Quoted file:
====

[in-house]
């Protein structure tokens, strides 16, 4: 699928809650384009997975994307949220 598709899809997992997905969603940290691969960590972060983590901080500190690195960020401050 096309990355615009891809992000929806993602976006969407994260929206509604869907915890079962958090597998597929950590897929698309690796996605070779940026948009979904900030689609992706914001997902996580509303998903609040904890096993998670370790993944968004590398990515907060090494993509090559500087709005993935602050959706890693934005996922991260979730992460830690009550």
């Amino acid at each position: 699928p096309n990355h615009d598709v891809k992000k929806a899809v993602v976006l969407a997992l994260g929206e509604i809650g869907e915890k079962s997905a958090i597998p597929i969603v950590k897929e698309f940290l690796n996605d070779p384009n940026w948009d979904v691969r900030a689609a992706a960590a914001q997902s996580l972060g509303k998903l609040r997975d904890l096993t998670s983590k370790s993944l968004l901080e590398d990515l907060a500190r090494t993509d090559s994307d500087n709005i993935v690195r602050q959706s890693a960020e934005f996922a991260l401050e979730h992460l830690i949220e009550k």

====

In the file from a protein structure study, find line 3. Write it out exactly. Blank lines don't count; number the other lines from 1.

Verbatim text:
């Amino acid at each position: 699928p096309n990355h615009d598709v891809k992000k929806a899809v993602v976006l969407a997992l994260g929206e509604i809650g869907e915890k079962s997905a958090i597998p597929i969603v950590k897929e698309f940290l690796n996605d070779p384009n940026w948009d979904v691969r900030a689609a992706a960590a914001q997902s996580l972060g509303k998903l609040r997975d904890l096993t998670s983590k370790s993944l968004l901080e590398d990515l907060a500190r090494t993509d090559s994307d500087n709005i993935v690195r602050q959706s890693a960020e934005f996922a991260l401050e979730h992460l830690i949220e009550k």